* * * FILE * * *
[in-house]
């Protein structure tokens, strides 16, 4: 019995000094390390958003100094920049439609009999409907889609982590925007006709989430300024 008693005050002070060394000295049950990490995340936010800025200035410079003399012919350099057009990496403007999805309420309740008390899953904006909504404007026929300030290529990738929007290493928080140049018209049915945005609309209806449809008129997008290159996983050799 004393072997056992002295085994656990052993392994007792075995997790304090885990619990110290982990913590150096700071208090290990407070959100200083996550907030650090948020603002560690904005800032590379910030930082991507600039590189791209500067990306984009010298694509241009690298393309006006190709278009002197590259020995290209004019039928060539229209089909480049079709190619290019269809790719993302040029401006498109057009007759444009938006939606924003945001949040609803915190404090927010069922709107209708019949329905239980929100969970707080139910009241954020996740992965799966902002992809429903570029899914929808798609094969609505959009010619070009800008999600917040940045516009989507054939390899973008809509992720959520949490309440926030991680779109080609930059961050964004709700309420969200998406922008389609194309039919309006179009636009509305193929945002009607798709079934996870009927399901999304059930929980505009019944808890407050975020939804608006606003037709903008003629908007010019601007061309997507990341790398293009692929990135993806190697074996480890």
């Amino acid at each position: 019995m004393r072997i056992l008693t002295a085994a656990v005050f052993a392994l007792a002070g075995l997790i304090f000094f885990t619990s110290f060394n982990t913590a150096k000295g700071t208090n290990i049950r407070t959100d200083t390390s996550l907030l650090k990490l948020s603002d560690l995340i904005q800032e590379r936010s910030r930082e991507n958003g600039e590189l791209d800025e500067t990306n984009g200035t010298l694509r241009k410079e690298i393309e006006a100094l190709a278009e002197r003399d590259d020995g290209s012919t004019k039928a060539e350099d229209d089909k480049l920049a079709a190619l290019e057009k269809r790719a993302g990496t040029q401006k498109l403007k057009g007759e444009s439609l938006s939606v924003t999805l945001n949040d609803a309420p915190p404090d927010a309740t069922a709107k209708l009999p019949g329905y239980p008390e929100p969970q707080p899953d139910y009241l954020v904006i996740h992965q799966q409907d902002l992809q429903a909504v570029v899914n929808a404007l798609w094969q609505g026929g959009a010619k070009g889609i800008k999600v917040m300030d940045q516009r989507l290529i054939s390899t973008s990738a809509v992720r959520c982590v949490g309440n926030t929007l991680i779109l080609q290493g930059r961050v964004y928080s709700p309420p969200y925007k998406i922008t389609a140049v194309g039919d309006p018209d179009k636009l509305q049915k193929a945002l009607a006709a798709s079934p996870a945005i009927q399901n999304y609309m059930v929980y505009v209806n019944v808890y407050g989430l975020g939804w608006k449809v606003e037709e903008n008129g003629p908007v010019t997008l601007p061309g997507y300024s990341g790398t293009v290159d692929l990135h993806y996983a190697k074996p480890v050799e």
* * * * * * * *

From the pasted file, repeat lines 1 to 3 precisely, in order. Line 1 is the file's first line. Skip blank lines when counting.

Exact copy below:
[in-house]
């Protein structure tokens, strides 16, 4: 019995000094390390958003100094920049439609009999409907889609982590925007006709989430300024 008693005050002070060394000295049950990490995340936010800025200035410079003399012919350099057009990496403007999805309420309740008390899953904006909504404007026929300030290529990738929007290493928080140049018209049915945005609309209806449809008129997008290159996983050799 004393072997056992002295085994656990052993392994007792075995997790304090885990619990110290982990913590150096700071208090290990407070959100200083996550907030650090948020603002560690904005800032590379910030930082991507600039590189791209500067990306984009010298694509241009690298393309006006190709278009002197590259020995290209004019039928060539229209089909480049079709190619290019269809790719993302040029401006498109057009007759444009938006939606924003945001949040609803915190404090927010069922709107209708019949329905239980929100969970707080139910009241954020996740992965799966902002992809429903570029899914929808798609094969609505959009010619070009800008999600917040940045516009989507054939390899973008809509992720959520949490309440926030991680779109080609930059961050964004709700309420969200998406922008389609194309039919309006179009636009509305193929945002009607798709079934996870009927399901999304059930929980505009019944808890407050975020939804608006606003037709903008003629908007010019601007061309997507990341790398293009692929990135993806190697074996480890």
């Amino acid at each position: 019995m004393r072997i056992l008693t002295a085994a656990v005050f052993a392994l007792a002070g075995l997790i304090f000094f885990t619990s110290f060394n982990t913590a150096k000295g700071t208090n290990i049950r407070t959100d200083t390390s996550l907030l650090k990490l948020s603002d560690l995340i904005q800032e590379r936010s910030r930082e991507n958003g600039e590189l791209d800025e500067t990306n984009g200035t010298l694509r241009k410079e690298i393309e006006a100094l190709a278009e002197r003399d590259d020995g290209s012919t004019k039928a060539e350099d229209d089909k480049l920049a079709a190619l290019e057009k269809r790719a993302g990496t040029q401006k498109l403007k057009g007759e444009s439609l938006s939606v924003t999805l945001n949040d609803a309420p915190p404090d927010a309740t069922a709107k209708l009999p019949g329905y239980p008390e929100p969970q707080p899953d139910y009241l954020v904006i996740h992965q799966q409907d902002l992809q429903a909504v570029v899914n929808a404007l798609w094969q609505g026929g959009a010619k070009g889609i800008k999600v917040m300030d940045q516009r989507l290529i054939s390899t973008s990738a809509v992720r959520c982590v949490g309440n926030t929007l991680i779109l080609q290493g930059r961050v964004y928080s709700p309420p969200y925007k998406i922008t389609a140049v194309g039919d309006p018209d179009k636009l509305q049915k193929a945002l009607a006709a798709s079934p996870a945005i009927q399901n999304y609309m059930v929980y505009v209806n019944v808890y407050g989430l975020g939804w608006k449809v606003e037709e903008n008129g003629p908007v010019t997008l601007p061309g997507y300024s990341g790398t293009v290159d692929l990135h993806y996983a190697k074996p480890v050799e």